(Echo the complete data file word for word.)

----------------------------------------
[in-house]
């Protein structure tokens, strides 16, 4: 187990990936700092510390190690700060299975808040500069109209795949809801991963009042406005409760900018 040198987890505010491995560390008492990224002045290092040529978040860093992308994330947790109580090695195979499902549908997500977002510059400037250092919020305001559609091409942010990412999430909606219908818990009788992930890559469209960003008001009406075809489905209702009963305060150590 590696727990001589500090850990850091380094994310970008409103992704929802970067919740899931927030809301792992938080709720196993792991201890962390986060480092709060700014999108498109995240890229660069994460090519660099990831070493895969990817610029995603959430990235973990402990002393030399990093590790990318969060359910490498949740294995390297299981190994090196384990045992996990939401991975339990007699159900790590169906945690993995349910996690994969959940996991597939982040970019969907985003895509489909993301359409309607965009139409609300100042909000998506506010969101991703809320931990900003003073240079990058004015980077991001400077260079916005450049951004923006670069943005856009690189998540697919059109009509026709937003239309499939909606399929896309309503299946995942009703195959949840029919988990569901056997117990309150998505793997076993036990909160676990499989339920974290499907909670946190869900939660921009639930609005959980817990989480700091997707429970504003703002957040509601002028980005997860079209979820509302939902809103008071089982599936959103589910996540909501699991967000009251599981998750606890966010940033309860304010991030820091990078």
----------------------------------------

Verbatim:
[in-house]
């Protein structure tokens, strides 16, 4: 187990990936700092510390190690700060299975808040500069109209795949809801991963009042406005409760900018 040198987890505010491995560390008492990224002045290092040529978040860093992308994330947790109580090695195979499902549908997500977002510059400037250092919020305001559609091409942010990412999430909606219908818990009788992930890559469209960003008001009406075809489905209702009963305060150590 590696727990001589500090850990850091380094994310970008409103992704929802970067919740899931927030809301792992938080709720196993792991201890962390986060480092709060700014999108498109995240890229660069994460090519660099990831070493895969990817610029995603959430990235973990402990002393030399990093590790990318969060359910490498949740294995390297299981190994090196384990045992996990939401991975339990007699159900790590169906945690993995349910996690994969959940996991597939982040970019969907985003895509489909993301359409309607965009139409609300100042909000998506506010969101991703809320931990900003003073240079990058004015980077991001400077260079916005450049951004923006670069943005856009690189998540697919059109009509026709937003239309499939909606399929896309309503299946995942009703195959949840029919988990569901056997117990309150998505793997076993036990909160676990499989339920974290499907909670946190869900939660921009639930609005959980817990989480700091997707429970504003703002957040509601002028980005997860079209979820509302939902809103008071089982599936959103589910996540909501699991967000009251599981998750606890966010940033309860304010991030820091990078």